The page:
The Mets head to Pittsburgh right as the Pirates have caught fire. They have won 11 of their last 12, vaulting themselves back into the NL playoff picture just in time for the trade deadline. Their emergence makes an already murky Wild Card race even wilder, with all but four NL teams within six games of a playoff spot. Regardless of how aggressive they act in the next week on the trade front, the Pirates will be a fun team to watch in the season’s final two months. Two somewhat under the radar contributors and one perennial star are among the players that have helped the Pirates climb back in contention. Those players are among those highlighted in the stats preview below.
Discount Dickerson: A late offseason trade acquisition, Corey Dickerson has been a major presence in the Pittsburgh lineup. He has always added value with his bat, as even his worst season at the plate was major league average (according to his .260 TAv in 2016), but this year he has been well above average (.302 TAv). Part of the change has been his contact rate, which he has increased from 71.3% in 2017 to 80.8% in 2018. He has especially improved at making contact on pitches in the zone, with that contact rate improving from 71.1% to 84.0%. Obviously pitches in the zone are the desirable ones to hit, so it is no surprise that this jump has been in lockstep with his overall offensive production. His improved offense paired with above average defense (6.4 FRAA) has Dickerson projected to finish the season as almost a four-win player. Not bad for someone the Rays basically threw away five months ago.
Richard’s Rates: Tyler Glasnow and Felipe Vasquez are probably the two most recognizable names in the Pirates’ bullpen, but they are not the best reliever, at least by DRA. Richard Rodriguez has been a force in his first full season in the majors. His K-BB% of 27.1% is twelfth best among relievers. (The best Mets reliever by K-BB% is Paul Sewald at 16.7%, 72nd best in 2018). To put that into context, the top five relievers in K-BB% in 2018 are Josh Hader, Edwin Diaz, Sean Doolittle, Dellin Betances and Aroldis Chapman, meaning Rodriguez is right outside the top tier of relievers by that measure. He will be a key piece in the pen down the stretch, and would likely fetch a good return in trade if the Pirates decide to sell.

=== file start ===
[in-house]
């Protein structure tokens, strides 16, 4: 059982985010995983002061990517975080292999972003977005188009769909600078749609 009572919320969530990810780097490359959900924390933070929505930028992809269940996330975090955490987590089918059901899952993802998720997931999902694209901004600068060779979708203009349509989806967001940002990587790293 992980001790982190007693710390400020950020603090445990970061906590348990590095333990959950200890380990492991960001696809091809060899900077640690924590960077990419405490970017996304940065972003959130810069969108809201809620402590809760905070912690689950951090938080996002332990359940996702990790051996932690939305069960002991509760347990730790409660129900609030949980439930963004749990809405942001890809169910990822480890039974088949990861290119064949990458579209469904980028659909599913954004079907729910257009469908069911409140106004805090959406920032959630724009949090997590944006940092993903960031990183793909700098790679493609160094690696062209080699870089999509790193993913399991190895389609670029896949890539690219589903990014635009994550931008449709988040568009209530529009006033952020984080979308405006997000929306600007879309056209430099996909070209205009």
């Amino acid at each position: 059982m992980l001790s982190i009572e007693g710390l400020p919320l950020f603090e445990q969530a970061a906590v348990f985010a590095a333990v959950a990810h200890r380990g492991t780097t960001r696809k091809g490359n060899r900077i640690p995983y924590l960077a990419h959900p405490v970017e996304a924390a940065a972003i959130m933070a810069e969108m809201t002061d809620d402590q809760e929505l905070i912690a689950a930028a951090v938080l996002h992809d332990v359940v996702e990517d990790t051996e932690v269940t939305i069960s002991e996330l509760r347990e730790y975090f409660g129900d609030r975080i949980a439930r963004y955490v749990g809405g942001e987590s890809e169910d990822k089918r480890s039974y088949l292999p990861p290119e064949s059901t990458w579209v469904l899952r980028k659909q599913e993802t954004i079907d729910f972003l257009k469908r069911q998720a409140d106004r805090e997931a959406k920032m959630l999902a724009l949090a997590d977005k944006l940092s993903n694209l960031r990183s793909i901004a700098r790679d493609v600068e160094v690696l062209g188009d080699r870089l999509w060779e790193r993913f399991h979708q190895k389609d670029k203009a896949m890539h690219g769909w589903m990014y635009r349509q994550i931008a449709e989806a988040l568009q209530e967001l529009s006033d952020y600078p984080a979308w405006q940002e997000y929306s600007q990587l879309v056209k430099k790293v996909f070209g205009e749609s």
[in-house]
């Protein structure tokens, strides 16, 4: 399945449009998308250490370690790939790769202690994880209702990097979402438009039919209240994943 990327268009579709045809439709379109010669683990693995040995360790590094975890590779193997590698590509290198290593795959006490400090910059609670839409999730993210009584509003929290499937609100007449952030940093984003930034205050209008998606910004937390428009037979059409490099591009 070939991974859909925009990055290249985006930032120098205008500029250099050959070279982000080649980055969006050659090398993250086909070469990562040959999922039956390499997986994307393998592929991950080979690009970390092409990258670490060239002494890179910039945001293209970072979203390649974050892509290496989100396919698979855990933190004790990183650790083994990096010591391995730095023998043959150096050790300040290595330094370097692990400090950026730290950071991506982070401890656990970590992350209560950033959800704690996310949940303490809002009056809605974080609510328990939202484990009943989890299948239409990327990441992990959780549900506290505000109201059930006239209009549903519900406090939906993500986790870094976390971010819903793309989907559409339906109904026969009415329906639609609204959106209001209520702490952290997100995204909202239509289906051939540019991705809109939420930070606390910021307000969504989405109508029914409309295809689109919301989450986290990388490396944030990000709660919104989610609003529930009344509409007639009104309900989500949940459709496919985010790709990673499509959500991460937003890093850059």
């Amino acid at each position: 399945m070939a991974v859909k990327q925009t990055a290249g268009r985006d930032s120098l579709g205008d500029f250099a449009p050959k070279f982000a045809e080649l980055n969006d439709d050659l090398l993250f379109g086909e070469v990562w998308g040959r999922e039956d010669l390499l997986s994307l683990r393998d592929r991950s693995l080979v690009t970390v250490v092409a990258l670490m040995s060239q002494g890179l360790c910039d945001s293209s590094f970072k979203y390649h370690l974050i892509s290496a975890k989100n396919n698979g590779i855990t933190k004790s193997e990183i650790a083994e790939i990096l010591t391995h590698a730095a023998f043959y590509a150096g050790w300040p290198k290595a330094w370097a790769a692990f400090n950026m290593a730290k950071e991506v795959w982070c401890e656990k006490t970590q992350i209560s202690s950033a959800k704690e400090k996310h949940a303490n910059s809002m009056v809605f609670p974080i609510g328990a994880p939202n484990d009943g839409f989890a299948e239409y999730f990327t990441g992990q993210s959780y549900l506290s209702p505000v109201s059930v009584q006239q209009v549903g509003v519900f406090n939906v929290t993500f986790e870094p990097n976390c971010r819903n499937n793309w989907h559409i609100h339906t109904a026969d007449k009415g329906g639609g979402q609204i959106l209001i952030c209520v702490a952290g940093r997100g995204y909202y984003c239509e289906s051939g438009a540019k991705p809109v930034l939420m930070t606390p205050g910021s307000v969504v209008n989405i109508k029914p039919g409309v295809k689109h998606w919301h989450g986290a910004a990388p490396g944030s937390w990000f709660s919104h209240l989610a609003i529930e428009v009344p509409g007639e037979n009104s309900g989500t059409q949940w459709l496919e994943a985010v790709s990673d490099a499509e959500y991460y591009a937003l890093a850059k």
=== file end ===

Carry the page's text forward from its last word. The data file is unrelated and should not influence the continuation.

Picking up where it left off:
Starling’s Upgrade: Just in case you have not been paying much attention to the Pirates this year (and let’s be honest, why would you after they traded away two of their most exciting players over the offseason), here is a courtesy reminder that Starling Marte is still good at baseball. In fact, he may be better than he was the last time the team was relevant (and before his suspension). In just 90 games, he has eclipsed his previous season high for WARP with 4.1. A good part of the extra value added is from a power spike (shocker in 2018, right?), as he is on pace for career highs in home runs (currently at 16), ISO (.211) and SLG (.503). While his TAv of .312 suggests his improvements are not fluky, he is carrying a 17.8% home run per fly ball rate, which is a little above league average. For the Pirates’ sake, though, they hope he can continue to produce at the career best rates he has so far this year.
The Good: Pirates hitters have the fewest combined strikeouts of any team at 763. The Mets have 852.
The Bad: Pirates pitchers have thrown the most combined wild pitches of any team with 61. The Mets have thrown the least with 12 (and the next closest team has thrown 24).
The Ugly: Lefty Steven Brault has been worth more as a batter (0.2 WARP) than as a pitcher (0.0 WARP).
This weekend could be one full of hugs, as the Mets have several players who could be traded to contenders before Tuesday’s deadline. Perhaps one of the more intriguing ones would be Jose Bautista, who has hit .229/.384/.414 with the Mets. This trip to PNC Park will only be the second time Bautista has played there since being traded by the Pirates to the Blue Jays in August 2008.
Photo credit: David Richard – USA Today Sports